Un Grito (a Call) to Battle

Schools: Bilingual teachers vow war on an initiative that would change instruction of non-English speakers. They say the public doesn't understand their classroom methods or what's at stake in vote.

SAN JOSE–They are the missionaries of bilingual education in a state with more immigrant students than any other, true believers who have staked their careers on the premise that teaching those children in two languages is better than teaching in English alone.

Some grew up with a language other than English in a time when educators shamed or punished students who spoke in their native tongues. Others, born into America’s linguistic majority, learned the Spanish they needed to connect with its most prominent minority.

Now a statewide vote is approaching on a ballot initiative that would repudiate their lives’ work–a measure that enrages, perplexes and distresses the thousands gathered here this week at the annual conference of the California Assn. for Bilingual Education, the nation’s largest conclave of bilingual teachers and advocates.

To them, a vote to require English-only instruction in public schools is a vote to toss children into the proverbial ocean without a life vest.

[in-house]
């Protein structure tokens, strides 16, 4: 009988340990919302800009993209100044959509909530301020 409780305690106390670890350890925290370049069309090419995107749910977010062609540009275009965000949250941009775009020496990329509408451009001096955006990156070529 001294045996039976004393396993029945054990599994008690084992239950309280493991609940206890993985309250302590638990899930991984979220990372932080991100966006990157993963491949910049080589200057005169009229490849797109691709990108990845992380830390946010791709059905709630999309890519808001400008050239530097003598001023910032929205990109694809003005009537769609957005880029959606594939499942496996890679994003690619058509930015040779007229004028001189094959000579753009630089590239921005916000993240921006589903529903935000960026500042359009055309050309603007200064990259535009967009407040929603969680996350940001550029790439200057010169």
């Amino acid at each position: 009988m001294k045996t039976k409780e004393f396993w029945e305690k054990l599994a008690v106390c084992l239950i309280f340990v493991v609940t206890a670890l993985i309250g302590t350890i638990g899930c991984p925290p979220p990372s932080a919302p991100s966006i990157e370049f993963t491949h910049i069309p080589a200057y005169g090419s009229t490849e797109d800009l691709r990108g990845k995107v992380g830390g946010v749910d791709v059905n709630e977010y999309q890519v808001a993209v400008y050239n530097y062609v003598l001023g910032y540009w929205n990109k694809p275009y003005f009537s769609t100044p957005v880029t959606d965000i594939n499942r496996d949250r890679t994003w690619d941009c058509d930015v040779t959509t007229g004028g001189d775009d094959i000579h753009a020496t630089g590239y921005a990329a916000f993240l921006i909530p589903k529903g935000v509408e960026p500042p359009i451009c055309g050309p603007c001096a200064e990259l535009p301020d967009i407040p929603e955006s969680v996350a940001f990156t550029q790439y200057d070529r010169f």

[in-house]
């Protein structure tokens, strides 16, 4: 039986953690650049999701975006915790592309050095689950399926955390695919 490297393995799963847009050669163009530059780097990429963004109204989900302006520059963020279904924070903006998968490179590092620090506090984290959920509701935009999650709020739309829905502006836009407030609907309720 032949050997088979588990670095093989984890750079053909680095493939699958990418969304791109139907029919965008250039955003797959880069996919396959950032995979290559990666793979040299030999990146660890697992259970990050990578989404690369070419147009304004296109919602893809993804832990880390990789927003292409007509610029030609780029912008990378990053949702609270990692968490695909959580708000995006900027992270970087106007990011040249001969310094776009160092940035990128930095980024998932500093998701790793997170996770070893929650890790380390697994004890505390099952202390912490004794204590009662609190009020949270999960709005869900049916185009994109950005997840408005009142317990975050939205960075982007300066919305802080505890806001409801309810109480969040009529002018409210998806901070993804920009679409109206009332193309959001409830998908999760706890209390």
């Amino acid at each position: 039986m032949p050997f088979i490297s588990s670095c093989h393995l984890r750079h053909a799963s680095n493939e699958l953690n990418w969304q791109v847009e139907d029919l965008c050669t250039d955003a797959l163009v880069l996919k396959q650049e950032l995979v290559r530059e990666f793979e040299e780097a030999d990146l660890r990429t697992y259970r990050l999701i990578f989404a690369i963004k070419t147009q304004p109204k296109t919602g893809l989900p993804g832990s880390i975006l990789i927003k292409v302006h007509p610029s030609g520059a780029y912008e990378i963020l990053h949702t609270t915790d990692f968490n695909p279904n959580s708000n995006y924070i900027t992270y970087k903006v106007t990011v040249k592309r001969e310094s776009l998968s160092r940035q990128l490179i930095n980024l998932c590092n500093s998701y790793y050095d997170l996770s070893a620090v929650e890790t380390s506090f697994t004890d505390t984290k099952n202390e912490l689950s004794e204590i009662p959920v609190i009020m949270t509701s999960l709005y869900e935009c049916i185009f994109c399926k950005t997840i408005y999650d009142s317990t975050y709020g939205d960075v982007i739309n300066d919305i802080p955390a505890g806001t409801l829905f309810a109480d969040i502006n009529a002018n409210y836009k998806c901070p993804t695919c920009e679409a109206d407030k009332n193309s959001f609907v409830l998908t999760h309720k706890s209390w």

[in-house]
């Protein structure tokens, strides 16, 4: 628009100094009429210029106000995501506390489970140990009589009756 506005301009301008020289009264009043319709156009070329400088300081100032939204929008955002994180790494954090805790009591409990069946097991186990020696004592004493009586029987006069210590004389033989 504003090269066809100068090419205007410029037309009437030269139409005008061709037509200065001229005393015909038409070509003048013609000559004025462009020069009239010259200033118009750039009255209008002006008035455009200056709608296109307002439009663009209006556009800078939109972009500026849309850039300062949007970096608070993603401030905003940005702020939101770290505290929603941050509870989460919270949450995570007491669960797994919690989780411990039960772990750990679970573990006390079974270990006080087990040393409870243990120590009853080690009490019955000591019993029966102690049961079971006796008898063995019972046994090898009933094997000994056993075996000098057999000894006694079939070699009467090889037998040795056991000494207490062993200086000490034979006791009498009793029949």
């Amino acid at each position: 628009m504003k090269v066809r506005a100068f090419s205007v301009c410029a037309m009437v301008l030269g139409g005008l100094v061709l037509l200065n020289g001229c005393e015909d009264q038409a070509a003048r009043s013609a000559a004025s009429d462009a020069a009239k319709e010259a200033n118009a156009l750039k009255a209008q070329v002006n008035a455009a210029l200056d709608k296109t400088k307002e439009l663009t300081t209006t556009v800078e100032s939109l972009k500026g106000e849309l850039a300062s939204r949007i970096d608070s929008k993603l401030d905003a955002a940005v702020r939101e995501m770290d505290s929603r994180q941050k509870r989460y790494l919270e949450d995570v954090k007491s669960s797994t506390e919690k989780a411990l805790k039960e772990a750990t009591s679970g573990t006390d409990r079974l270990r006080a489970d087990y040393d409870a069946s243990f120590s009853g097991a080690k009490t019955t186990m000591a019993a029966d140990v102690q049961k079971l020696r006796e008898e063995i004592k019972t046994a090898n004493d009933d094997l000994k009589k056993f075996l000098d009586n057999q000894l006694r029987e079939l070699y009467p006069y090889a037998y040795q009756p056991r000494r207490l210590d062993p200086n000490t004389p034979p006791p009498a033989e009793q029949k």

They fear that many of California’s 1.4 million public school children who are not fluent in English would sink.

“Sometimes, when I hear people talk, I feel like crying and screaming,”
said Catherine King, 27, a bilingual elementary school teacher from Sacramento who plans to resist the law if it passes. “I really don’t think that people who are supporting this thing understand what will happen.”

That “thing” is the “English for the children” measure on the June 2 ballot, sponsored by Silicon Valley businessman Ron K. Unz and Orange County schoolteacher Gloria Matta Tuchman. Arguing that bilingual education has been a failure since it was instituted in the 1970s, the two sponsors are seeking to replace native-language programs in public schools with one year of English “immersion” lessons before putting students into mainstream classes.